I met producer Sylvio Tabet at his Hollywood Hills mansion, called "Rising Zen," April 15, 2002.
I look around the house while Sylvio finishes off a meeting. It's decorated in a Zen way, with many Buddha statues. There's a stunning view of Los Angeles, from the downtown to Santa Monica.
In addition to producing a dozen movies, including 1984's The Cotton Club and three editions of The Beastmaster, Tabet has published several books including A Journey to Shanti: My Life is My Message - Sri Sathya Sai Baba. Here's an excerpt from the book of distilled teachings by Indian holy man Sri Baba: "There is only one religion, The religion of Love. There is only one caste, The caste of Humanity. There is only one Language, The language of the Heart. There is only one God, He's Omnipresent."
Luke: "How would you describe this house?"
Sylvio laughs. He's a solidly built handsome man of medium height, with curly chest hair showing through his open shirt, and thick white hair. He speaks with a heavy accent: "It is a reflection of who I am and what I like. You can mix all kinds of design and architecture so long as it is pleasant for the eyes and is done with taste. It is a mixture of Asian and modern architecture. It is eclectic but it has a feeling of Zen. That's why the house is called Rising Zen and I am on a road called Rising Glenn and I am overlooking a beautiful vista.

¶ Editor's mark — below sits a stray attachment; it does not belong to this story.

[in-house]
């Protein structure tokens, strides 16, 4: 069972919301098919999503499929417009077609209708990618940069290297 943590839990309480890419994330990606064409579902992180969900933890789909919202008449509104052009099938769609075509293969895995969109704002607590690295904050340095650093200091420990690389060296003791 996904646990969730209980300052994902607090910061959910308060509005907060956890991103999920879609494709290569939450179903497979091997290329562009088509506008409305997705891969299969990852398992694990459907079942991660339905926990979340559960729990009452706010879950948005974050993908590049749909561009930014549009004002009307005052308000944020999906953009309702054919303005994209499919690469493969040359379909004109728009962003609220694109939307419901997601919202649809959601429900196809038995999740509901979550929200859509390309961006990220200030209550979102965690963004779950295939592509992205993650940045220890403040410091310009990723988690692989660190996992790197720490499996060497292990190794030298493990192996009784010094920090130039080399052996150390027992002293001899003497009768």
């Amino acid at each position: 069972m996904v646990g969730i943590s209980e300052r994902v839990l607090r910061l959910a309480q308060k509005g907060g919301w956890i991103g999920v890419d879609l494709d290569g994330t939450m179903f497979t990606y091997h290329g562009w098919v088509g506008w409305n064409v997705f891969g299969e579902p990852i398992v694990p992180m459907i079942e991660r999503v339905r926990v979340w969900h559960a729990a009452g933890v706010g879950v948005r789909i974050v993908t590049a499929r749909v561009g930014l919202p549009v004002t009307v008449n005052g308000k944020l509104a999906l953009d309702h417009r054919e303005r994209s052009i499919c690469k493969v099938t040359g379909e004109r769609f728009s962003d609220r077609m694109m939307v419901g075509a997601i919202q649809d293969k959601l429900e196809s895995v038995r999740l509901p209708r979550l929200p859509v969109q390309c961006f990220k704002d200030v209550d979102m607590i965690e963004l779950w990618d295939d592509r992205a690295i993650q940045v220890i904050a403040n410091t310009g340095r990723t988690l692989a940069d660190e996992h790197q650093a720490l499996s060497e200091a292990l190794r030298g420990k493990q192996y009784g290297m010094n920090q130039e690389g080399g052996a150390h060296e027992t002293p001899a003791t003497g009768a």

"Zen is a certain practice of Buddhism. To the general public, Zen reflects quietness. You see many Buddhas. The one in front of you is a begging Buddha. The sculptures portraying Buddha generally have a serene face. When you are alone, you can see that you have a companion. They reflect quietness."